Impacts of Climate variability on Agriculture in Kerala

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Impacts of Climate variability on Agriculture in Kerala

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Title: Impacts of Climate variability on Agriculture in Kerala
Author: Gopakumar, C S; Dr. Prasada Rao, GSLHV; Dr. Ram Mohan, H S
Abstract: The study revealed that southwest monsoon rainfall in Kerala has been declining while increasing in post monsoon season. The annual rainfall exhibits a cyclic trend of 40-60 years, with a significant decline in recent decades. The intensity of climatological droughts was increasing across the State of Kerala through it falls under heavy rainfall zone due to unimodal rainfall pattern. The moisture index across the State of Kerala was moving from B4 to B3 humid, indicating that the State was moving from wetness to dryness within the humid climate.The study confirms that a warming Kerala is real as maximum, minimum and mean temperatures and temperature ranges are increasing. The rate of increase in maximum temperature was high (1.46°C) across the high ranges, followed by the coastal belt (1.09°C) of Kerala while the rate of increase was relatively marginal (0.25°C) across the midlands. The rate of increase in temperature across the high ranges is probably high because of deforestation. It indicates that the highranges and coastal belts in Kerala are vulnerable to global warming and climate change when compared to midlands.Interestingly, the trend in annual rainfall is increasing at Pampadumpara (Idukki), while declining at Ambalavayal across the highranges. In the case of maximum temperature, it was showing increasing trend at Pampadumpara while declining trend at Ambalavayal. In the case of minimum temperature it is declining at Pampadumpara while increasing in Ambalavalal.The paddy productivity in Kerala during kharif / virippu is unlikely to decline due to increasing temperature on the basis of long term climate change, but likely to decline to a considerable extent due to prolonged monsoon season, followed by unusual summer rains as noticed in 2007-08 and 2010-11.All the plantation crops under study are vulnerable to climate variability such as floods and droughts rather than long term changes in temperature and rainfall.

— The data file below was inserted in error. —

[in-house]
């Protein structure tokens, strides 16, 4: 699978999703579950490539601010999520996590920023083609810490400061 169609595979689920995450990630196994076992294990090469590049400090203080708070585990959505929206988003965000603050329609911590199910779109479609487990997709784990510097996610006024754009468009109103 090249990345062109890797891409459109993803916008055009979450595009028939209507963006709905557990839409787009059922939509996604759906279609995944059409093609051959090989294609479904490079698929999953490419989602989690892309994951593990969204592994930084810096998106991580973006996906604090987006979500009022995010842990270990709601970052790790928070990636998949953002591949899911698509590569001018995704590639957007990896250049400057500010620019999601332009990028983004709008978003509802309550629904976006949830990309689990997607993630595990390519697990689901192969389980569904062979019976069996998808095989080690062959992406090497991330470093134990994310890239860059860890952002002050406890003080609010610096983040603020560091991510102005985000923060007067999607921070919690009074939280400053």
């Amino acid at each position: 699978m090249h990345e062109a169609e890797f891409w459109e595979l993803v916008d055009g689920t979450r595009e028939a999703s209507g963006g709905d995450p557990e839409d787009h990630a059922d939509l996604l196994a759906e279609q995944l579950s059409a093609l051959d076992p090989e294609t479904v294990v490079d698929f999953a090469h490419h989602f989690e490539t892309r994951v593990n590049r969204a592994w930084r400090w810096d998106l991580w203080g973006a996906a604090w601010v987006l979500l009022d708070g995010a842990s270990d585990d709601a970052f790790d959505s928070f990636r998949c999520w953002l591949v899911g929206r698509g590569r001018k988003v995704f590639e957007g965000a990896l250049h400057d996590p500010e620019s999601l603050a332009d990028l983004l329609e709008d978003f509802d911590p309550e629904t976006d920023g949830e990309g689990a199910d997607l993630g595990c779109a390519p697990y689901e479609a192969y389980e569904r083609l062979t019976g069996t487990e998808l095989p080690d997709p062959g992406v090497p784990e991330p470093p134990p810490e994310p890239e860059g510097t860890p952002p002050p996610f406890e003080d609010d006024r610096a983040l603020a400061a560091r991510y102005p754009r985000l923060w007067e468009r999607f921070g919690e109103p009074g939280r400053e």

Description: Department of Atmospheric Sciences, Cochin University of Science and Technology
URI: http://dyuthi.cusat.ac.in/purl/2940
Date: 2011-10


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